Assault and Battery. Self-Defense. Evidence, Self-defense. Practice, Criminal, Instructions to jury.
The judge at the trial of a criminal complaint alleging assault and battery erred in not instructing on self-defense, and this error gave rise to a substantial miscarriage of justice, where the evidence warranted a jury instruction on the use of nondeadly force in self-defense, in that it raised a reasonable doubt that the defendant had a reasonable concern for her safety and had no ability to retreat at the moment that the complainant struck and grabbed her. [699-703]
The evidence at a criminal trial was sufficient to warrant a jury concluding that the defendant committed an intentional assault and battery. 
COMPLAINT received and sworn to in the Wareham Division of the District Court Department on November 9, 2000.
The case was tried before W. James O'Neill, J.
Robin Adler for the defendant.
Gail M. McKenna, Assistant District Attorney, for the Commonwealth.
GRASSO, J. Defense counsel's failure to request jury instructions on the use of nondeadly force in self-defense is the focal point of this appeal from the defendant's conviction for assault and battery. The defendant contends that her conviction should be reversed because of counsel's deficiency and because the Commonwealth presented insufficient evidence of an intentional striking to withstand a motion for a required finding of not guilty. We reject the sufficiency of the evidence argument. We agree, however, that the defendant's conviction should be reversed because the judge erred in not instructing on self-defense and because this shortcoming gives rise to a substantial risk of a miscarriage of justice.
1. The evidence as to self-defense. Self-defense is a jury determination when the evidence, viewed in the light most favorable to the defendant, is sufficient to raise a reasonable doubt upon the issue. See Commonwealth v. Maguire, 375 Mass. 768 , 769 (1978); Commonwealth v. Epsom, 399 Mass. 254 , 257 (1987). The evidence bearing upon self-defense may be contained in the Commonwealth's case, the defendant's case, or the two in combination. See Commonwealth v. Rodriguez, 370 Mass. 684 , 688 n.5 (1976).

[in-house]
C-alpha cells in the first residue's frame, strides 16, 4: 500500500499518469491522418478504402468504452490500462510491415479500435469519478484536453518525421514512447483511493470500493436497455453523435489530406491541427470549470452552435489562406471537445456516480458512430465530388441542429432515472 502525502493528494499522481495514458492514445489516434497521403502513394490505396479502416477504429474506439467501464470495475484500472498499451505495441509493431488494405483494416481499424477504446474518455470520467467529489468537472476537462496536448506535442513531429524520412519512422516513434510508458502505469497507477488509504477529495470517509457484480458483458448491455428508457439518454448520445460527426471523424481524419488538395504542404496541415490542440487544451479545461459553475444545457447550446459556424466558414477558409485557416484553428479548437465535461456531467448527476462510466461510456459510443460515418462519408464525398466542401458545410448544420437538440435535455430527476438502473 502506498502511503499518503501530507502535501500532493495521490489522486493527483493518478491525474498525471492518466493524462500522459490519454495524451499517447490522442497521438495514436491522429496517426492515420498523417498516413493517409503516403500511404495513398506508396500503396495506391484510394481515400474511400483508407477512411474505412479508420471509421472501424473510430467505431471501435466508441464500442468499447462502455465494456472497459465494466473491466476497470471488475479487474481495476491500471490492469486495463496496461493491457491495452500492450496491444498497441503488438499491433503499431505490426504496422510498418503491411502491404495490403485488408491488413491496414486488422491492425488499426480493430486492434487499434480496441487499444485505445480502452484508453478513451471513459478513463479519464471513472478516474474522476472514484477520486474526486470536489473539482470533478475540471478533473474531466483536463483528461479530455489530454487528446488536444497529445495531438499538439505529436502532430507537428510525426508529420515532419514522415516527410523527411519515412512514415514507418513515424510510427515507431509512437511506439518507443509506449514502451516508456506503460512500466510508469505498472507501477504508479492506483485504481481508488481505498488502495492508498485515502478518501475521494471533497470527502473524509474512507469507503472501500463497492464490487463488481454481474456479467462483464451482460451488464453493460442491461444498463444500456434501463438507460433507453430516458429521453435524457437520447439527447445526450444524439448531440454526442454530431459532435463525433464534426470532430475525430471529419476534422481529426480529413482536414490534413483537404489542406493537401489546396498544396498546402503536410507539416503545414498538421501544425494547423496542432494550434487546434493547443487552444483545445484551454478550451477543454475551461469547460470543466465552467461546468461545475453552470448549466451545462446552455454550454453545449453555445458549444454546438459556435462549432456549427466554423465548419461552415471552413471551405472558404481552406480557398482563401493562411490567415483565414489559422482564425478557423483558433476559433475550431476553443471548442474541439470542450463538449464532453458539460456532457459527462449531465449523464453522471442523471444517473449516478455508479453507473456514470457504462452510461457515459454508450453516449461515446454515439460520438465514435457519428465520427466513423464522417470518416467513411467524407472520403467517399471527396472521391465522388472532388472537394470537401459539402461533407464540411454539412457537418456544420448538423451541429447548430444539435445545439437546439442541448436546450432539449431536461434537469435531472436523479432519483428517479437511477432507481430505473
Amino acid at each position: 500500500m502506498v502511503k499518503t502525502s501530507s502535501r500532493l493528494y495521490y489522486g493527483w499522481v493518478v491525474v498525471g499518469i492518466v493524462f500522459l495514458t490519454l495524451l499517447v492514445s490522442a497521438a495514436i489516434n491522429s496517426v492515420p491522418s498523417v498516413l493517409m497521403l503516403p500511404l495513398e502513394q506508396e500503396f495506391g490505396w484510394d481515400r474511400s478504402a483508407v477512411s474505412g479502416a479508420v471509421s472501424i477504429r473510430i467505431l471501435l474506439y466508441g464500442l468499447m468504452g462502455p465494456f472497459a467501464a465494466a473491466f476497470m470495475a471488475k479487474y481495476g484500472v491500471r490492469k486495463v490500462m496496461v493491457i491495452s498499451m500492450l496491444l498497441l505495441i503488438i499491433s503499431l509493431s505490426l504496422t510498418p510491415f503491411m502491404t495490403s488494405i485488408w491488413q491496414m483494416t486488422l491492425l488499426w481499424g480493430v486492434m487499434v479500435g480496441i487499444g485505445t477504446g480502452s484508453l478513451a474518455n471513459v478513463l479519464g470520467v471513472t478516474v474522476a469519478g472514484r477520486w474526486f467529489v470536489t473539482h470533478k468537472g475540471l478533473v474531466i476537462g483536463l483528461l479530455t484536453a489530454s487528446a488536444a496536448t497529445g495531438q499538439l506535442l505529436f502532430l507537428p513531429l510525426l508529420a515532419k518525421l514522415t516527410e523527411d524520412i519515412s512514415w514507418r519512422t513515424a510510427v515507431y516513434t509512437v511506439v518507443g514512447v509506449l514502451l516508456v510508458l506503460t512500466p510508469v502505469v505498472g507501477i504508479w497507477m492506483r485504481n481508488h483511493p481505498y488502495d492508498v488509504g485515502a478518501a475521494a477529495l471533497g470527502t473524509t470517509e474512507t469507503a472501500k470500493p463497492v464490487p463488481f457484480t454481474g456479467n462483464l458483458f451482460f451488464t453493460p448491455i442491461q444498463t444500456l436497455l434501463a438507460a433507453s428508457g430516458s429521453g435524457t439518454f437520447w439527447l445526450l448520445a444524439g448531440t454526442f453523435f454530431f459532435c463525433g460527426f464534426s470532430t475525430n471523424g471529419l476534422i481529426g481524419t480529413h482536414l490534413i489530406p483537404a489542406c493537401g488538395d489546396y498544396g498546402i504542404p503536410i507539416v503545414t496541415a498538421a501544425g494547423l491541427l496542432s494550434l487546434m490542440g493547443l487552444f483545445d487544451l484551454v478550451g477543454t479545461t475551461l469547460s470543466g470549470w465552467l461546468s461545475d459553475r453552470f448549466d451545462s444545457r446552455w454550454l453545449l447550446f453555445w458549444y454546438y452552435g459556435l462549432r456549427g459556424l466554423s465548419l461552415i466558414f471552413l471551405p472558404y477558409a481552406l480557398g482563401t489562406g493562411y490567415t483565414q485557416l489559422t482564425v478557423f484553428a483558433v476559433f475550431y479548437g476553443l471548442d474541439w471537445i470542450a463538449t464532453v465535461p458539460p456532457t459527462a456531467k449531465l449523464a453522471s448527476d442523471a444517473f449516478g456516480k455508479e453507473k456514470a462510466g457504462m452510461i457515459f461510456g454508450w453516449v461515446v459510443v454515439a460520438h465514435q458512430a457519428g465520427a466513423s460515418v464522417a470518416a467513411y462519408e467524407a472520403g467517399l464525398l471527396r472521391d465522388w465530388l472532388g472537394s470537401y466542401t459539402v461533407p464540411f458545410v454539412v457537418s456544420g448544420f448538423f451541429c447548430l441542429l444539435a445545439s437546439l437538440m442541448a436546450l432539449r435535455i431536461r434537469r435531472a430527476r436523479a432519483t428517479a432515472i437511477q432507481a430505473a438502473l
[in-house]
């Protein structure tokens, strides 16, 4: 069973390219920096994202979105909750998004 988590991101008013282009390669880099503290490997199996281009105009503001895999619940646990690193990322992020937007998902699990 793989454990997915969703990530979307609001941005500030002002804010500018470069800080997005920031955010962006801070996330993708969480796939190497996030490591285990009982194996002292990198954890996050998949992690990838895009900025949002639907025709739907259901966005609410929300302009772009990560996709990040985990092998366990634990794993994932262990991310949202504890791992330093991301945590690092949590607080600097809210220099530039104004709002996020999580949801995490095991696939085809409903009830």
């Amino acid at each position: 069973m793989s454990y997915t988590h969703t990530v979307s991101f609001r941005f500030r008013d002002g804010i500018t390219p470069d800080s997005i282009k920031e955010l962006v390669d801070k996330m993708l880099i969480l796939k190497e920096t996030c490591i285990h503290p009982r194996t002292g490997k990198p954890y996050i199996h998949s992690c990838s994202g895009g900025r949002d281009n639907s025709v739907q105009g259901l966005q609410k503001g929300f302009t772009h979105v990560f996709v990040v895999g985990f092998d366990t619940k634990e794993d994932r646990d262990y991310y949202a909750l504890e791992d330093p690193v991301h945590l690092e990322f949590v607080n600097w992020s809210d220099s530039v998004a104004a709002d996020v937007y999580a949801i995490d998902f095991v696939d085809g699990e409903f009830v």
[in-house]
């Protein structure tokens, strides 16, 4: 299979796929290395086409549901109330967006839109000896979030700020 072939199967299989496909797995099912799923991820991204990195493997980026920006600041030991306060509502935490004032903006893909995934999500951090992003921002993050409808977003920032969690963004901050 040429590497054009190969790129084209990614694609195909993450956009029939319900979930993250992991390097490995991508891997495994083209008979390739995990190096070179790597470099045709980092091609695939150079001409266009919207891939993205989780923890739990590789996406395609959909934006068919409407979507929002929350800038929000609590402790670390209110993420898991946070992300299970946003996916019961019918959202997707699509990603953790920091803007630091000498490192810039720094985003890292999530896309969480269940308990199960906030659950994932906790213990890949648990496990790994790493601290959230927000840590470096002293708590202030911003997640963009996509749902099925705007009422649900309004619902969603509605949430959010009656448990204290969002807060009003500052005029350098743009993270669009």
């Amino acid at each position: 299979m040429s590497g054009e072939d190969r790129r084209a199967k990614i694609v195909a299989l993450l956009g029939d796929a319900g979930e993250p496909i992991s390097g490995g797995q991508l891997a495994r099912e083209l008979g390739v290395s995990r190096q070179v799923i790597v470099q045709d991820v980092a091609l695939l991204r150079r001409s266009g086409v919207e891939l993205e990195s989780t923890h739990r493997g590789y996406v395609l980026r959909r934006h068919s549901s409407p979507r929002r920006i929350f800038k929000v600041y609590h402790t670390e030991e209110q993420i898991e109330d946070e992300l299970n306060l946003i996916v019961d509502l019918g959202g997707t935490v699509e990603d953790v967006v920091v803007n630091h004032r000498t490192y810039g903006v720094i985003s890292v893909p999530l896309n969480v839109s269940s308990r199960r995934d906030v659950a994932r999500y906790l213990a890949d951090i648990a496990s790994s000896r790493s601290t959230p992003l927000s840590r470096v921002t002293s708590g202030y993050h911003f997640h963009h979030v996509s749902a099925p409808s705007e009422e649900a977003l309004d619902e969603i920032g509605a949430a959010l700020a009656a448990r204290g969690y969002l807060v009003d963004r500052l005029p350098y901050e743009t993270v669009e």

Here, the defendant testified to what occurred. Compare Commonwealth v. Toon, 55 Mass. App. Ct. 642 , 651 (2002), and cases cited. In the light most favorable to the defendant, the evidence was as follows. On September 11, 2000, the defendant, who was separated from her husband, drove with their two small children to see him and bring him some mail. Neither she nor the children had seen him in some time. Her husband had been living with the complainant, John Henault, and his family at 132 Pine Street, Middleborough, since April of 2000, and had separate quarters in the lower level of the Henault residence. [Note 1] Prior to separating from her husband, the defendant had been a frequent visitor to the Henault residence.
En route, the defendant called her husband from her cellular telephone, but only made connection with his answering machine. Upon arriving in the driveway, the defendant observed her husband's truck parked in the back yard some distance away. She stopped her vehicle where Henault was standing and asked if her husband was home. When Henault said "No," the defendant responded that "his truck is here." Henault replied that her husband was not there. The defendant believed Henault was lying. The defendant began to drive off, but remembered that she had brought her husband's mail. Not observing Henault to be about, she left the children in the vehicle and walked to her husband's truck. Without dallying, she jumped into the truck and threw the mail into the center console. As she proceeded back to her car, she noticed that the door to her husband's living quarters was open. She thought she spied
someone inside and decided to see if her husband was, in fact, there.
The defendant proclaimed that as she walked toward her husband's quarters, Henault suddenly attacked her from behind, slammed her in her back, and almost knocked her to the ground. She caught her balance, stood up, and asked him what he was doing. Henault responded by screaming profanities at her. Henault grabbed her in a hold with his foot against the back of her heel, one hand on her arm, and the other on the back of her neck. Her last recollection before blacking out was of Henault shoving her face to the ground. At no point that day did Henault ever ask her to leave.